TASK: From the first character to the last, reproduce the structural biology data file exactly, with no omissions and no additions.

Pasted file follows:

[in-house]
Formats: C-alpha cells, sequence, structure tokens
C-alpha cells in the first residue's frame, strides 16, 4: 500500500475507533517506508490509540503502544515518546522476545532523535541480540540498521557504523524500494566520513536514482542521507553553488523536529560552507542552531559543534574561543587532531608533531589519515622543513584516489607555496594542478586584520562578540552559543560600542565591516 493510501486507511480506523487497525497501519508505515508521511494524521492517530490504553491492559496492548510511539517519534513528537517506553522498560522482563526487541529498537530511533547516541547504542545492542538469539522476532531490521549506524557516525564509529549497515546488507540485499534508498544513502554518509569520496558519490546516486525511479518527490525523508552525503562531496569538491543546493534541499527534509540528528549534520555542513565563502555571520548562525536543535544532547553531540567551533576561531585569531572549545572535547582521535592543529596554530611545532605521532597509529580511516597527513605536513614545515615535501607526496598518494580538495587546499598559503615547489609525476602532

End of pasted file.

[in-house]
Formats: C-alpha cells, sequence, structure tokens
C-alpha cells in the first residue's frame, strides 16, 4: 500500500475507533517506508490509540503502544515518546522476545532523535541480540540498521557504523524500494566520513536514482542521507553553488523536529560552507542552531559543534574561543587532531608533531589519515622543513584516489607555496594542478586584520562578540552559543560600542565591516 493510501486507511480506523487497525497501519508505515508521511494524521492517530490504553491492559496492548510511539517519534513528537517506553522498560522482563526487541529498537530511533547516541547504542545492542538469539522476532531490521549506524557516525564509529549497515546488507540485499534508498544513502554518509569520496558519490546516486525511479518527490525523508552525503562531496569538491543546493534541499527534509540528528549534520555542513565563502555571520548562525536543535544532547553531540567551533576561531585569531572549545572535547582521535592543529596554530611545532605521532597509529580511516597527513605536513614545515615535501607526496598518494580538495587546499598559503615547489609525476602532